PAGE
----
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Figure 5. Different effects on the MI of the cross-channel mixer. (a) Effect of actuation frequency of braille pin actuator. (b) Effect of total flow velocity of fluids in main channel. (c) Effect of fluid viscosity. (d) Relation between the main-channel flow rates and the side-channel flow rates for acquiring mixing index within 0.1.

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Figure 5. Different effects on the MI of the cross-channel mixer. (a) Effect of actuation frequency of braille pin actuator. (b) Effect of total flow velocity of fluids in main channel. (c) Effect of fluid viscosity. (d) Relation between the main-channel flow rates and the side-channel flow rates for acquiring mixing index within 0.1.
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Figure 5c depicts the effect of fluid viscosity on the MI. Fluids with different viscosities were prepared by diluting glycerol at different percentages in DI water. The MI increases (decreasing mixing efficiency) with the increase in the fluid viscosity, which is natural since viscosity is inversely proportional to the diffusion constant. Still, for a wide range of viscosities (up to 50 mPa s), the MI is below 0.1 which is the threshold of ‘good mixing’ commonly used in other studies [11,18].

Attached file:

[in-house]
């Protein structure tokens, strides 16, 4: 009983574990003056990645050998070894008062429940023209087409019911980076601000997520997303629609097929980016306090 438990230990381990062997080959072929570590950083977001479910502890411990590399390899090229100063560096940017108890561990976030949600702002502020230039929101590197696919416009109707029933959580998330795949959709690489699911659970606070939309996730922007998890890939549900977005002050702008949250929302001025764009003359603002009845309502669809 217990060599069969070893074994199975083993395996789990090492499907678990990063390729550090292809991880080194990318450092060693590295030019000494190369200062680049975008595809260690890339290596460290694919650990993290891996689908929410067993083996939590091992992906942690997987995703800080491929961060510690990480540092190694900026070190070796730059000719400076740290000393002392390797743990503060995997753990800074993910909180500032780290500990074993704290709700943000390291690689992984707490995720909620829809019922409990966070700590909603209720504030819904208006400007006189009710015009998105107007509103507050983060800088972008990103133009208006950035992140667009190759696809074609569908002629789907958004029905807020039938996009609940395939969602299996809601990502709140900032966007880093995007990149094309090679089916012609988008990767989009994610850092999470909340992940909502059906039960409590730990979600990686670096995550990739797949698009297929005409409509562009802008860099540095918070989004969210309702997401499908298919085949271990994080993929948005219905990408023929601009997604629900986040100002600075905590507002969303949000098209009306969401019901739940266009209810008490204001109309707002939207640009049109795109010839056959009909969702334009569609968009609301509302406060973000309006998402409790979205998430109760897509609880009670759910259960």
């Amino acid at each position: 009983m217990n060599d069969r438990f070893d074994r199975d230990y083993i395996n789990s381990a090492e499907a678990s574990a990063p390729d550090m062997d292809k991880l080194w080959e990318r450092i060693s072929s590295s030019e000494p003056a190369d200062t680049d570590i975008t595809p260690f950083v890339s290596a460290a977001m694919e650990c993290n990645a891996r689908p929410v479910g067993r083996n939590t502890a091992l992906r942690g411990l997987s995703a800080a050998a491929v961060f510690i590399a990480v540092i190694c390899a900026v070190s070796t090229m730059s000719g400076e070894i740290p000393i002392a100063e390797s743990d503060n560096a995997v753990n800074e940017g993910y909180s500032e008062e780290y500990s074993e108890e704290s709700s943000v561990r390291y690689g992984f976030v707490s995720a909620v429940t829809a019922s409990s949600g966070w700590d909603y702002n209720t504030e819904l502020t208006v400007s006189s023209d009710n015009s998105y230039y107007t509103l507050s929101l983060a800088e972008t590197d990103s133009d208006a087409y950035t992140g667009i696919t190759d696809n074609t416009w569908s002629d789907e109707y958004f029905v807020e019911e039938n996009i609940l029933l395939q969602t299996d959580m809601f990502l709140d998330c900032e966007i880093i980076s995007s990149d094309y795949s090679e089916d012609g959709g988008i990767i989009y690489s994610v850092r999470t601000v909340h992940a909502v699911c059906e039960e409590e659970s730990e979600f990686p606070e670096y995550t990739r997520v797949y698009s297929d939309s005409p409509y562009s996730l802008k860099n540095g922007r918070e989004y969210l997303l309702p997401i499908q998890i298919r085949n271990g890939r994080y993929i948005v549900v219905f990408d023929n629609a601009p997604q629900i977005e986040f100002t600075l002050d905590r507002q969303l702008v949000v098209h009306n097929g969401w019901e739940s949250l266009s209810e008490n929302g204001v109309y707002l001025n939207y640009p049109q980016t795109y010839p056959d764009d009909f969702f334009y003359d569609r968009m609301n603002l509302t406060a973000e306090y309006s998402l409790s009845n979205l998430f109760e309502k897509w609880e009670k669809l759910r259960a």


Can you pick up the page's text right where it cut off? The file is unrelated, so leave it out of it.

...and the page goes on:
Transient response of a mixer gives the continuous value of MI during Braille-pin actuation. Such response depicts the mixing speed and steady state MI value of the mixer during actuation. The transient response, of the MI at optimal operating conditions defined through the above-mentioned parameter studies is shown in Figure 6. Here the mixing time is on the order of 102 ms (~500 ms), and homogeneous mixing is sustained for as long as the experiment was conducted.

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Figure 6. The transient response for MI of the cross channel mixer with optimal design and operational parameters. The MI value reaches 0.1 within 1 s. The steady state error is less than 10%.

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Figure 6. The transient response for MI of the cross channel mixer with optimal design and operational parameters. The MI value reaches 0.1 within 1 s. The steady state error is less than 10%.